Your Local Could Be Next
On a Monday morning in March my boss asked me if I would like to attend a class. He didn't say, and I didn't ask, what it was about. Thinking the class was for that day only, I told him I would attend.
Within the first hour I was ready to walk out, because the instructor, appointed by the UAW International, said, "The UAW and GM have a mutual understanding that quality is a joint issue." He went on to say, "We, the UAW and GM, need to cooperate and work together to insure that we build a quality product, because quality creates customer enthusiasm."
Personally, I don't think quality is the union’s responsibility. Although I do agree that the UAW and GM need to work together to build a quality product, I don't believe they have to create a Joint Quality Network Program in order to achieve quality.
I have a problem with the UAW International and local executive boards appointing everyone involved in the UAW-GM Joint Programs like Quality Network, without any input whatsoever from the membership, because all of the appointees are selected based on nepotism and favoritism, and that fosters resentment among the membership. I also have a problem with GM having veto power over the union’s appointments.
The instructor said the class was for the whole week. I'd do almost anything to get off the line, but I will not sit through a week of brainwashing. I decided to bite my tongue until I knew for sure what the class was about, and if he continued to rant and rave about "UAW-GM Cooperation and Jointness," I'm out of here. I'm glad I kept silent, because he didn't say another word about jointness. I'm not sure, but I think he saw me shaking my head, or maybe it was the fire brewing in my eyes.
The class was a "Problem Solving Workshop." It was about solving quality problems out on the shop floor; like hood and door fit, electrical problems, and metal and paint defects. It taught you how to track the problem to its source and correct it by using observations and people contacts, while at the same time using forms, charts and graphs to monitor your progress.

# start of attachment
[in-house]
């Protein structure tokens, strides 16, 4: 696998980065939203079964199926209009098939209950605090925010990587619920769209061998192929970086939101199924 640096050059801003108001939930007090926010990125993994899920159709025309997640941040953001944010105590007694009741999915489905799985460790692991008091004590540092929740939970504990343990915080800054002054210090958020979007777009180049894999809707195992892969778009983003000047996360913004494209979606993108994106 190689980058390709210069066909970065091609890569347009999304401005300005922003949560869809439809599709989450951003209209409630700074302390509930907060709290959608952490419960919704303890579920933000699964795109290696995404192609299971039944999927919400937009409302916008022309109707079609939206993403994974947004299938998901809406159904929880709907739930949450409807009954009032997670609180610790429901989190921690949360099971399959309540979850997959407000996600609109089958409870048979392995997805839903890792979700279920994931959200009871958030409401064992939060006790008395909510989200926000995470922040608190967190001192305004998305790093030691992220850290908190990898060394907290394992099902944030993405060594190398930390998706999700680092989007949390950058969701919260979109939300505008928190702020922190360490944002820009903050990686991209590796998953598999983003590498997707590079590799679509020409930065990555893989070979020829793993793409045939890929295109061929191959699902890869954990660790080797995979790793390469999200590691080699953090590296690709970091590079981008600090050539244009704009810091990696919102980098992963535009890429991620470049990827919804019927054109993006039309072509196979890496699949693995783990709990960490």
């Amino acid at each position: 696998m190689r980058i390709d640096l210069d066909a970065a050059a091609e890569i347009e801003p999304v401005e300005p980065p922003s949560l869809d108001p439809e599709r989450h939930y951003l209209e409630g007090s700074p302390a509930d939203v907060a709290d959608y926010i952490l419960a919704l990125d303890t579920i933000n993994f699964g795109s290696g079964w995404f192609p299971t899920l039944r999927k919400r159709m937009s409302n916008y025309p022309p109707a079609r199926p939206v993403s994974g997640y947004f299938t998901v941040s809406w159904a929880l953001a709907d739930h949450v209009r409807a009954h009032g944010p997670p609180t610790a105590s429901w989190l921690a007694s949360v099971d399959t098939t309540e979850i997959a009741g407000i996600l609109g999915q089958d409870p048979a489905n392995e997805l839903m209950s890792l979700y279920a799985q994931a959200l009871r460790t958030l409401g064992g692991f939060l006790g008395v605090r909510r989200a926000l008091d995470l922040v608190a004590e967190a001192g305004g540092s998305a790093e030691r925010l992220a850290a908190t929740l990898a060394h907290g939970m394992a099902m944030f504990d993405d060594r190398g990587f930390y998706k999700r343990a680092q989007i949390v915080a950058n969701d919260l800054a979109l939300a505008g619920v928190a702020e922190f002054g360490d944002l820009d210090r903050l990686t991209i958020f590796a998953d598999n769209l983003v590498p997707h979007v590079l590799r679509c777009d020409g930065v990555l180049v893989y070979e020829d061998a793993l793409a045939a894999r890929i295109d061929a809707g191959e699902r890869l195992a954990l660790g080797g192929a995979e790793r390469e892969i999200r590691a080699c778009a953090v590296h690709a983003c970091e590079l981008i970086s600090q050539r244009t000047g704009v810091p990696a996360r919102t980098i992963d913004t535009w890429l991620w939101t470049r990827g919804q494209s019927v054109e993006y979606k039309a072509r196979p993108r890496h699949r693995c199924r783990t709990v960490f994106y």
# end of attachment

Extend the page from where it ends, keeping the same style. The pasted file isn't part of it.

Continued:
Like all classes of this nature, it had its boring moments, but it also had interesting and thought-provoking ones. One such moment that motivated me to write this article was about midweek, when the class was divided into four groups. Each group was assigned an assembly plant name and a plant manager. We represented the Flint, Pontiac, Shreveport and Baltimore assembly plants.
Each plant (group) was given a list of 18 football brain teasers to solve. The first one was “$1.00 for Corn.” Substitute Buck for $1.00, Ears for Corn -- Buccaneers. Our designated plant manager appointed a member of the group to visit another plant to find out if they solved a particular brain teaser that our plant was having a problem with.
That's when it dawned on me: GM has been doing this for decades, and for good reason. If, for example, Baltimore is having problems with a particular assembly item, they network with other plants to find out if they had similar problems and if so, how did they correct it? An ingenious solution that saves time, manpower and of course, money.
Then I started thinking, why isn't the UAW using this method to improve working conditions and benefits nationwide? For example, if Flint’s local union negotiated and won better health care coverage or improved working conditions for its members, they should network what they did with other locals so they can improve their benefits or working conditions too.
If the UAW used this method of networking, the membership nationwide would be leaps and bounds ahead of where we are now as far as our benefits and working conditions are concerned. Instead we find ourselves in a downward spiral that has us out-conceding each other for “living agreements” that are subject to change without our input or approval, and little by little we are losing the very benefits and working conditions that the forefathers of the UAW and our locals literally fought for.
BLACKOUT OF ACCURIDE